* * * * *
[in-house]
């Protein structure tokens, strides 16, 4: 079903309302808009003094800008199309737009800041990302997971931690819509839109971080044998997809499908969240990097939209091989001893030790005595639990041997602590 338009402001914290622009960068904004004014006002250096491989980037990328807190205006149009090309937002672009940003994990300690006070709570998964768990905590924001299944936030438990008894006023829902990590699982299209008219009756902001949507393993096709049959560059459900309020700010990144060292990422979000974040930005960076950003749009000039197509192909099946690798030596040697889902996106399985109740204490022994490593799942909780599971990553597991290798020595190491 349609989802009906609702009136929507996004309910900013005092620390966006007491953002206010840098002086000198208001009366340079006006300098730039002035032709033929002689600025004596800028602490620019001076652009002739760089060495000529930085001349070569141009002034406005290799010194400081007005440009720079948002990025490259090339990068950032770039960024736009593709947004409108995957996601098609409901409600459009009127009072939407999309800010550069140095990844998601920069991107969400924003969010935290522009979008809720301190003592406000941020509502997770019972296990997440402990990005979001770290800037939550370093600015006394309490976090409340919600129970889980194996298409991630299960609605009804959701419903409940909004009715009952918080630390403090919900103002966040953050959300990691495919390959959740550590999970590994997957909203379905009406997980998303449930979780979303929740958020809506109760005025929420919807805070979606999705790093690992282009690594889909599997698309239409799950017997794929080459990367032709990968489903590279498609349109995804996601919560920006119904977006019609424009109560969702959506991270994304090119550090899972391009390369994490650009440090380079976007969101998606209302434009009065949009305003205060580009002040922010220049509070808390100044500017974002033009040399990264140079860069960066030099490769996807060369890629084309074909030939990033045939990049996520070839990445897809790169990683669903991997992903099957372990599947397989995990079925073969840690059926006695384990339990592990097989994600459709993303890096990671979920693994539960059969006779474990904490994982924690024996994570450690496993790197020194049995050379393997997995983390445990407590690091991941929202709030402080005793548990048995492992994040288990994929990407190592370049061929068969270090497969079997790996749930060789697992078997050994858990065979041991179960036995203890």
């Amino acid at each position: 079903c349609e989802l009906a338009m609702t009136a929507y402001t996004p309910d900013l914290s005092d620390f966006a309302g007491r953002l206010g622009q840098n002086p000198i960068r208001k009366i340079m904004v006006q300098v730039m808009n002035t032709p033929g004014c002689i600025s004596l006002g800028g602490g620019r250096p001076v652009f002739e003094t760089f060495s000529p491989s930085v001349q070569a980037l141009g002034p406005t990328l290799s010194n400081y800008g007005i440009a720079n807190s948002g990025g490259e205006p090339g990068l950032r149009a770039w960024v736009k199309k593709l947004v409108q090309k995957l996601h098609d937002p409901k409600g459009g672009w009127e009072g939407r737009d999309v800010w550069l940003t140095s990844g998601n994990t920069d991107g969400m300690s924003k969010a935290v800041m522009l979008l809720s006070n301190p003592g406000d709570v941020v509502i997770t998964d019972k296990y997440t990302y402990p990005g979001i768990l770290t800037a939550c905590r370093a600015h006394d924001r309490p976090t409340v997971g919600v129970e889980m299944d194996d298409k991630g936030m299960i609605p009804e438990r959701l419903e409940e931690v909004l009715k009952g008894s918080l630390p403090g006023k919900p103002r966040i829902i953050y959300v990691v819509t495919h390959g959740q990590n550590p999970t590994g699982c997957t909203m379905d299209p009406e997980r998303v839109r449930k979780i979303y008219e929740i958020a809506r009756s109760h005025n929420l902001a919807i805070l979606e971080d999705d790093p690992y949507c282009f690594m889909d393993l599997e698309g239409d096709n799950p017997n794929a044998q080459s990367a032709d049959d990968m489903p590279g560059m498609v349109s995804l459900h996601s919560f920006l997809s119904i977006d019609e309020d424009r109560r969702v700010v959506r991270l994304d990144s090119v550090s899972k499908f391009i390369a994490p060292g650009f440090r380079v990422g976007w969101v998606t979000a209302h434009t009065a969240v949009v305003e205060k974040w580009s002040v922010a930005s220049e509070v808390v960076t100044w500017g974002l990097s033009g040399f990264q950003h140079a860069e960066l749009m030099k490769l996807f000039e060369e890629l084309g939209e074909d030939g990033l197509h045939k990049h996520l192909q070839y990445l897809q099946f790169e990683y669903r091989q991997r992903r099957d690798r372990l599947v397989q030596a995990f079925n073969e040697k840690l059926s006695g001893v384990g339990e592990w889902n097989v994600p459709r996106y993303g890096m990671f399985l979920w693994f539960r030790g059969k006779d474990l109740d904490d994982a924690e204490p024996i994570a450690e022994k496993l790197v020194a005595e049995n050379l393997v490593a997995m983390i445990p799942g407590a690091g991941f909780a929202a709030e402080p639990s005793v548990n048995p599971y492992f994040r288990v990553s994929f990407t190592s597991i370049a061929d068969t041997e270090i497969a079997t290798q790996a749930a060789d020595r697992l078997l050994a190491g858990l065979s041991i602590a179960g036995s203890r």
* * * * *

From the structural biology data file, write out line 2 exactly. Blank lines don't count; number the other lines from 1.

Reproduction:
């Protein structure tokens, strides 16, 4: 079903309302808009003094800008199309737009800041990302997971931690819509839109971080044998997809499908969240990097939209091989001893030790005595639990041997602590 338009402001914290622009960068904004004014006002250096491989980037990328807190205006149009090309937002672009940003994990300690006070709570998964768990905590924001299944936030438990008894006023829902990590699982299209008219009756902001949507393993096709049959560059459900309020700010990144060292990422979000974040930005960076950003749009000039197509192909099946690798030596040697889902996106399985109740204490022994490593799942909780599971990553597991290798020595190491 349609989802009906609702009136929507996004309910900013005092620390966006007491953002206010840098002086000198208001009366340079006006300098730039002035032709033929002689600025004596800028602490620019001076652009002739760089060495000529930085001349070569141009002034406005290799010194400081007005440009720079948002990025490259090339990068950032770039960024736009593709947004409108995957996601098609409901409600459009009127009072939407999309800010550069140095990844998601920069991107969400924003969010935290522009979008809720301190003592406000941020509502997770019972296990997440402990990005979001770290800037939550370093600015006394309490976090409340919600129970889980194996298409991630299960609605009804959701419903409940909004009715009952918080630390403090919900103002966040953050959300990691495919390959959740550590999970590994997957909203379905009406997980998303449930979780979303929740958020809506109760005025929420919807805070979606999705790093690992282009690594889909599997698309239409799950017997794929080459990367032709990968489903590279498609349109995804996601919560920006119904977006019609424009109560969702959506991270994304090119550090899972391009390369994490650009440090380079976007969101998606209302434009009065949009305003205060580009002040922010220049509070808390100044500017974002033009040399990264140079860069960066030099490769996807060369890629084309074909030939990033045939990049996520070839990445897809790169990683669903991997992903099957372990599947397989995990079925073969840690059926006695384990339990592990097989994600459709993303890096990671979920693994539960059969006779474990904490994982924690024996994570450690496993790197020194049995050379393997997995983390445990407590690091991941929202709030402080005793548990048995492992994040288990994929990407190592370049061929068969270090497969079997790996749930060789697992078997050994858990065979041991179960036995203890």